"Today's judgment leaves future policy in Ireland on protecting the lives of unborn children in the hands of the Irish people and does not oblige Ireland to introduce legislation authorising abortion" - Cardinal Brady
The judgement given today by the European Court of Human Rights regarding the legal position on abortion in Ireland raises profound moral and legal issues which will require careful analysis and reflection. Today's judgment leaves future policy in Ireland on protecting the lives of unborn children in the hands of the Irish people and does not oblige Ireland to introduce legislation authorising abortion.
The Irish Constitution clearly says that the right to life of the unborn child is equal to that of his or her mother. These are the fundamental human rights at stake. The Catholic Church teaches that neither the unborn child nor the mother may be deliberately killed. The direct destruction of an innocent human life can never be justified, however difficult the circumstances. We are always obliged to act with respect for the inherent right to life of both the mother and the unborn child in the mother’s womb. No law which subordinates the rights of any human being to those of other human beings can be regarded as a just law.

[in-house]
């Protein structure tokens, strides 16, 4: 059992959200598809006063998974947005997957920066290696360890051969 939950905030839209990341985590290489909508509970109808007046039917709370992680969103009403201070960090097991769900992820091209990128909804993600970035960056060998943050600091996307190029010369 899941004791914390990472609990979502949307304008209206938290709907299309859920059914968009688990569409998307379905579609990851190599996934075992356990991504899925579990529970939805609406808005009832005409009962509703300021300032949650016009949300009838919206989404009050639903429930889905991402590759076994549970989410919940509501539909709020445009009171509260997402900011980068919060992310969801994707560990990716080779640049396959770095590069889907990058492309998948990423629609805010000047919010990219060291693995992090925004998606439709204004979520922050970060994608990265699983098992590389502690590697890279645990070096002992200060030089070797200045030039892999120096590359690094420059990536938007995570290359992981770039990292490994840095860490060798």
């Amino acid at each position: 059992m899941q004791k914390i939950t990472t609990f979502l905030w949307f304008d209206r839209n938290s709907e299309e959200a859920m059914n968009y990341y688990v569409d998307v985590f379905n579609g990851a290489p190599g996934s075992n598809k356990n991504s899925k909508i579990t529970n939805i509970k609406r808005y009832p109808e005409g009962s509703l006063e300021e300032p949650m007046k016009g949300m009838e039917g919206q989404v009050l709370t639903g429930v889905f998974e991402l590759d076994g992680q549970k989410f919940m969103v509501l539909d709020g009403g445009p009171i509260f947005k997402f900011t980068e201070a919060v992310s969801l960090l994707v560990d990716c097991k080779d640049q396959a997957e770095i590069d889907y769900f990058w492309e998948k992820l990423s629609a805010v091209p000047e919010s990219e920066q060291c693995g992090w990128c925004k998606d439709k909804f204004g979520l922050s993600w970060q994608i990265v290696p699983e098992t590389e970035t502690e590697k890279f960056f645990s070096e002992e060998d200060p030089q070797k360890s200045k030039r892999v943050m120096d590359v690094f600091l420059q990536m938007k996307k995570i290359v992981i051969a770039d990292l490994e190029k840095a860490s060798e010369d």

At the beginning of Advent on 27 November last Pope Benedict spoke about the coming of Christ into our world in the womb of the Virgin Mary. The Holy Father reflected on the light that this sheds on the wonder of all human life. The embryo in the womb, he said, is not just a collection of cells but “a new living being, dynamic and marvellously ordered, a new individual of the human species. This is what Jesus was in Mary’s womb; this is what we all were in our mother’s womb.”
As a society we all have a responsibility to respond sensitively to any woman who finds herself dealing with an unplanned pregnancy. I urge anyone in this situation to contact CURA, the crisis pregnancy support service.